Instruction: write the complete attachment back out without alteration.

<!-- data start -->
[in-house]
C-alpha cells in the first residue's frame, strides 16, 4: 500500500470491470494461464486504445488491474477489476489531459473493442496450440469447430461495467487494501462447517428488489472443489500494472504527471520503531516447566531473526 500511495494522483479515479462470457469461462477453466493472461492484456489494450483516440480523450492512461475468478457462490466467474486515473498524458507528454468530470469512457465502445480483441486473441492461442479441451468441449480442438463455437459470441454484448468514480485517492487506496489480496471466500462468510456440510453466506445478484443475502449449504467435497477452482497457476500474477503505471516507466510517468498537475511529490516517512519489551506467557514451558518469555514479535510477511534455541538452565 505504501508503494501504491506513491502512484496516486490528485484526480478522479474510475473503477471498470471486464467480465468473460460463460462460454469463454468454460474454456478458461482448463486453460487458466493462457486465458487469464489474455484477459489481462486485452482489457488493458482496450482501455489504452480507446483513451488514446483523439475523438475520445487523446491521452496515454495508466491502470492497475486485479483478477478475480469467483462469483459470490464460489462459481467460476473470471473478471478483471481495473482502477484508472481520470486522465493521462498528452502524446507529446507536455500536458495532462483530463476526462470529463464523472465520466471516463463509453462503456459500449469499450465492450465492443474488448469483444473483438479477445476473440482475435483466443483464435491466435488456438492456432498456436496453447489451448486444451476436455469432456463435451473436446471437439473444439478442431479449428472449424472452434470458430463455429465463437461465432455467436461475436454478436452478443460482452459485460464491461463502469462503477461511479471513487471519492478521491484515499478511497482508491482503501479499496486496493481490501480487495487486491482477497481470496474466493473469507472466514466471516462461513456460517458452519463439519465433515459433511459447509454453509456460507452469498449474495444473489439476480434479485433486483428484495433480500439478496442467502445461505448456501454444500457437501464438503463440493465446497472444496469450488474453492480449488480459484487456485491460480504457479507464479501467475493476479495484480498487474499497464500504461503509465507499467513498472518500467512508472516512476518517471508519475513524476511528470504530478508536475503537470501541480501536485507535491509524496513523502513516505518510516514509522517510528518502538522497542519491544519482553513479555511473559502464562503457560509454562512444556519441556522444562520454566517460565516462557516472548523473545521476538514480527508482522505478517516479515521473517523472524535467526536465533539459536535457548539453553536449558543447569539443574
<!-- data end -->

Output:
[in-house]
C-alpha cells in the first residue's frame, strides 16, 4: 500500500470491470494461464486504445488491474477489476489531459473493442496450440469447430461495467487494501462447517428488489472443489500494472504527471520503531516447566531473526 500511495494522483479515479462470457469461462477453466493472461492484456489494450483516440480523450492512461475468478457462490466467474486515473498524458507528454468530470469512457465502445480483441486473441492461442479441451468441449480442438463455437459470441454484448468514480485517492487506496489480496471466500462468510456440510453466506445478484443475502449449504467435497477452482497457476500474477503505471516507466510517468498537475511529490516517512519489551506467557514451558518469555514479535510477511534455541538452565 505504501508503494501504491506513491502512484496516486490528485484526480478522479474510475473503477471498470471486464467480465468473460460463460462460454469463454468454460474454456478458461482448463486453460487458466493462457486465458487469464489474455484477459489481462486485452482489457488493458482496450482501455489504452480507446483513451488514446483523439475523438475520445487523446491521452496515454495508466491502470492497475486485479483478477478475480469467483462469483459470490464460489462459481467460476473470471473478471478483471481495473482502477484508472481520470486522465493521462498528452502524446507529446507536455500536458495532462483530463476526462470529463464523472465520466471516463463509453462503456459500449469499450465492450465492443474488448469483444473483438479477445476473440482475435483466443483464435491466435488456438492456432498456436496453447489451448486444451476436455469432456463435451473436446471437439473444439478442431479449428472449424472452434470458430463455429465463437461465432455467436461475436454478436452478443460482452459485460464491461463502469462503477461511479471513487471519492478521491484515499478511497482508491482503501479499496486496493481490501480487495487486491482477497481470496474466493473469507472466514466471516462461513456460517458452519463439519465433515459433511459447509454453509456460507452469498449474495444473489439476480434479485433486483428484495433480500439478496442467502445461505448456501454444500457437501464438503463440493465446497472444496469450488474453492480449488480459484487456485491460480504457479507464479501467475493476479495484480498487474499497464500504461503509465507499467513498472518500467512508472516512476518517471508519475513524476511528470504530478508536475503537470501541480501536485507535491509524496513523502513516505518510516514509522517510528518502538522497542519491544519482553513479555511473559502464562503457560509454562512444556519441556522444562520454566517460565516462557516472548523473545521476538514480527508482522505478517516479515521473517523472524535467526536465533539459536535457548539453553536449558543447569539443574